Causes of Herpes
Genital herpes is a sexually transmitted infection caused by herpes simplex virus. This virus affects the genitals, the cervix, as well as the skin in other parts of the body.
People get infected mainly through secretion or touch elbows with the infected ones. Herpes type 1 usually infects the mouth, causing oral herpes, Herpes type 2 mostly invades the position below waist and brings about genital herpes, which is propagated mainly through sexual activity.
Following an infection by the Herpes simplex virus some people will experience an outbreak of genital herpes. The virus then becomes dormant (inactive) and remains in the body where you were infected. In some people the virus can become active again from time to time and cause further outbreaks of genital herpes
When pregnant women are infected by Herpes, the embryos will be infected too; new-born infants could be infected by secretion of genital tract during birth; infected infants younger than 7 weeks will suffer from extensive visceralization and central nervous system infections, and the mortality for them is usually high. Women of reproductive age or pregnancy should do serological examine of Herpes virus to protect fetus and infants from infection.
Symptoms of first outbreak of genital herpes
Feeling generally unwell with flu-like symptoms such as fever, tiredness, headache, swollen glands, aches and pains in the lower back and down the legs or in the groin.
Stinging, tingling or itching in the genital.
Small, fluid-filled blisters anywhere in the genital and these burst within a day leaving small, red sores which can be very painful.
Pain when passing urine
Symptoms of recurrent outbreaks are usually milder than with the first outbreak and clear up more quickly (in about a week).There is often an early warning tingling sensation and you may get a flu-like illness before an outbreak. The blisters and sores are usually fewer, smaller, and less painful and heal more quickly.
IgG and IgM Test
When a person becomes infected,the immune system tries to fight off the infection with the production of antibodies.The body can make several kinds of antibodies to fight infections.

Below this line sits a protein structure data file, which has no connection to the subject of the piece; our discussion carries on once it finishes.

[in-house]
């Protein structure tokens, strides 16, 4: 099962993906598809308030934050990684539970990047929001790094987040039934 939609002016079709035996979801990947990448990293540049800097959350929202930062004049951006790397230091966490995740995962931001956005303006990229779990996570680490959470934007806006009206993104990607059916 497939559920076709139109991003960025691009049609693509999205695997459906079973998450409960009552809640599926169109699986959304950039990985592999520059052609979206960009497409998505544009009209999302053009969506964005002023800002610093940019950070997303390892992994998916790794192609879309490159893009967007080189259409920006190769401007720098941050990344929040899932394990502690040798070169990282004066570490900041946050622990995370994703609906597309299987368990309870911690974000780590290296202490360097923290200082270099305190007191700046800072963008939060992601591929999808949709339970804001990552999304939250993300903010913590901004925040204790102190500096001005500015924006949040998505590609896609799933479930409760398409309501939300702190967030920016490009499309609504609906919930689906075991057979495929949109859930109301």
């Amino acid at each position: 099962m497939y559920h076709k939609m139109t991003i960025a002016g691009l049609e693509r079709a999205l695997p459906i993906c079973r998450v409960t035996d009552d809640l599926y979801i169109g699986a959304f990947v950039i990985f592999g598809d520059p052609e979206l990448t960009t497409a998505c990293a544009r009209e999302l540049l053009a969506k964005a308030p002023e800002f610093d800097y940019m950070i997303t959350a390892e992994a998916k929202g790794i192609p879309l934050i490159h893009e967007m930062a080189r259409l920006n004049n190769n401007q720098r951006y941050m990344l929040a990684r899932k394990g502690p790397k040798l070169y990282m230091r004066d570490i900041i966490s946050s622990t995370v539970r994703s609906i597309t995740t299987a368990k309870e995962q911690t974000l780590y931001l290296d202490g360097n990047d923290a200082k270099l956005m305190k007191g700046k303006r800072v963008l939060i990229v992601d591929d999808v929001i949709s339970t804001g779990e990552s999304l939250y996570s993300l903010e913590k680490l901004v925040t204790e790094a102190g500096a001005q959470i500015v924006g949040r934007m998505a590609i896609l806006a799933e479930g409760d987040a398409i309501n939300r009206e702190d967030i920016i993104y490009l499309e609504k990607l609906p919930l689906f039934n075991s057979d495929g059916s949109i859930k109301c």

The two types antibodies that herpes blood tests look for are IgG and IgM.
Herpes IgM antibodies usually are detectable by herpes blood tests within 7-10 days after initial infection. IgM levels stay high for approximately two weeks. After that, they usually decline. Therefore IgM testing is primarily considered to be useful for detecting acute infection. However antibodiy levels also sometimes go up during an outbreak.
In contrast, herpes IgG antibodies do not show up until slightly later after initial infection. A positive herpes IgG test, if the test result is accurate, means that your body has been infected with the herpes simplex virus.
Blood Test Results & Timing of Infection
If you test positive for herpes IgG but not IgM, then your herpes infection is probably not recent. You've probably been infected for at least two months.
Individuals with newer infections are more likely to test positive for both herpes IgG and IgM. They might also be positive for herpes IgM alone.
Positive herpes IgG and IgM results together do not necessarily mean you were infected recently. Between 30 and 70 percent of patients with recurrent herpes infections will test positive for herpes IgM.
Test Results and Timing of Infection
Positive IgM / Positive IgG = Infection date indeterminate
Positive IgM / Negative IgG = Acute/Recent infection
Negative IgM / Positive IgG = Established Infection
Negative IgM / Negative IgG = No infection
1. Allow test device and sample to equilibrate to room temperature prior to testing.
2. Remove the test device from the foil pouch and lay it flat on a clean, dry and non-absorbent surface.
3. Dispense 2 drops (80-100ul) serum/blood specimen into each sample well and read results within 25-30 minutes.